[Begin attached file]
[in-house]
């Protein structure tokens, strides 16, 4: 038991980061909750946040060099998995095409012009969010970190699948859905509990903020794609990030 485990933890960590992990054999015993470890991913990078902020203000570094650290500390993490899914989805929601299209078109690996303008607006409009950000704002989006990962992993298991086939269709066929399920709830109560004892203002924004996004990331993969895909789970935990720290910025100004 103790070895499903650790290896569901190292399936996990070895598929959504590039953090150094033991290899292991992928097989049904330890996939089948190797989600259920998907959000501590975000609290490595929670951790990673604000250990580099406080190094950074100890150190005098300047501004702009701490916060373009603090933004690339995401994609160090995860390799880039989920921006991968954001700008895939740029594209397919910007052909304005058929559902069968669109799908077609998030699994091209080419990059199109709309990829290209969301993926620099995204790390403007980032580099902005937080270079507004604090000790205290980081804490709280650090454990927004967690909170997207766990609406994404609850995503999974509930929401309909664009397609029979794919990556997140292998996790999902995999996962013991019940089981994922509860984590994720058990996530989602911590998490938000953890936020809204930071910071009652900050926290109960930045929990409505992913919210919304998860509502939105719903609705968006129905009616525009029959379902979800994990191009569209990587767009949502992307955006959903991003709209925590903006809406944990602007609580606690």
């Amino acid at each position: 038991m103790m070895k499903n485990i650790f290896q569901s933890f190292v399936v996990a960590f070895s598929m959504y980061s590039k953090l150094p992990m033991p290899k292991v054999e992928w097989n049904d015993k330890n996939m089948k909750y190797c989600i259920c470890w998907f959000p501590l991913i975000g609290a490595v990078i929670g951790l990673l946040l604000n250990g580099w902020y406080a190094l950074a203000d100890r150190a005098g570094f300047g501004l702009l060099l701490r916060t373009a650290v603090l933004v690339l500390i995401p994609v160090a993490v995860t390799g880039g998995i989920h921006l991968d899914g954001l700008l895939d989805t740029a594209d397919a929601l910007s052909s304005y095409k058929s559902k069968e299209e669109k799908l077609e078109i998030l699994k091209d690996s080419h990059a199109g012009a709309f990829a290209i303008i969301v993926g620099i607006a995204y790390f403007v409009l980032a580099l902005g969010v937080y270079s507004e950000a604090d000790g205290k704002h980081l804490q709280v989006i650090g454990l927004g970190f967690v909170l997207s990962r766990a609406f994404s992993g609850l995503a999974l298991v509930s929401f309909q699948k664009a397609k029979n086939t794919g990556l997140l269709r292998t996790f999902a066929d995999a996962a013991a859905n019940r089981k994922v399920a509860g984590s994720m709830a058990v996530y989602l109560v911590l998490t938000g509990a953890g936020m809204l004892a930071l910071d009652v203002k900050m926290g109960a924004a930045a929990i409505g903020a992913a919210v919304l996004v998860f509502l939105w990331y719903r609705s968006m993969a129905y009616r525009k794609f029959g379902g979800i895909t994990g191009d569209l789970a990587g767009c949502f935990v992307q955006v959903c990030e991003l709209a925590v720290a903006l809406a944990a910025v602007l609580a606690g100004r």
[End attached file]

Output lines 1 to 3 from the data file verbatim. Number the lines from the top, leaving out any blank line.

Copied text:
[in-house]
């Protein structure tokens, strides 16, 4: 038991980061909750946040060099998995095409012009969010970190699948859905509990903020794609990030 485990933890960590992990054999015993470890991913990078902020203000570094650290500390993490899914989805929601299209078109690996303008607006409009950000704002989006990962992993298991086939269709066929399920709830109560004892203002924004996004990331993969895909789970935990720290910025100004 103790070895499903650790290896569901190292399936996990070895598929959504590039953090150094033991290899292991992928097989049904330890996939089948190797989600259920998907959000501590975000609290490595929670951790990673604000250990580099406080190094950074100890150190005098300047501004702009701490916060373009603090933004690339995401994609160090995860390799880039989920921006991968954001700008895939740029594209397919910007052909304005058929559902069968669109799908077609998030699994091209080419990059199109709309990829290209969301993926620099995204790390403007980032580099902005937080270079507004604090000790205290980081804490709280650090454990927004967690909170997207766990609406994404609850995503999974509930929401309909664009397609029979794919990556997140292998996790999902995999996962013991019940089981994922509860984590994720058990996530989602911590998490938000953890936020809204930071910071009652900050926290109960930045929990409505992913919210919304998860509502939105719903609705968006129905009616525009029959379902979800994990191009569209990587767009949502992307955006959903991003709209925590903006809406944990602007609580606690």
């Amino acid at each position: 038991m103790m070895k499903n485990i650790f290896q569901s933890f190292v399936v996990a960590f070895s598929m959504y980061s590039k953090l150094p992990m033991p290899k292991v054999e992928w097989n049904d015993k330890n996939m089948k909750y190797c989600i259920c470890w998907f959000p501590l991913i975000g609290a490595v990078i929670g951790l990673l946040l604000n250990g580099w902020y406080a190094l950074a203000d100890r150190a005098g570094f300047g501004l702009l060099l701490r916060t373009a650290v603090l933004v690339l500390i995401p994609v160090a993490v995860t390799g880039g998995i989920h921006l991968d899914g954001l700008l895939d989805t740029a594209d397919a929601l910007s052909s304005y095409k058929s559902k069968e299209e669109k799908l077609e078109i998030l699994k091209d690996s080419h990059a199109g012009a709309f990829a290209i303008i969301v993926g620099i607006a995204y790390f403007v409009l980032a580099l902005g969010v937080y270079s507004e950000a604090d000790g205290k704002h980081l804490q709280v989006i650090g454990l927004g970190f967690v909170l997207s990962r766990a609406f994404s992993g609850l995503a999974l298991v509930s929401f309909q699948k664009a397609k029979n086939t794919g990556l997140l269709r292998t996790f999902a066929d995999a996962a013991a859905n019940r089981k994922v399920a509860g984590s994720m709830a058990v996530y989602l109560v911590l998490t938000g509990a953890g936020m809204l004892a930071l910071d009652v203002k900050m926290g109960a924004a930045a929990i409505g903020a992913a919210v919304l996004v998860f509502l939105w990331y719903r609705s968006m993969a129905y009616r525009k794609f029959g379902g979800i895909t994990g191009d569209l789970a990587g767009c949502f935990v992307q955006v959903c990030e991003l709209a925590v720290a903006l809406a944990a910025v602007l609580a606690g100004r």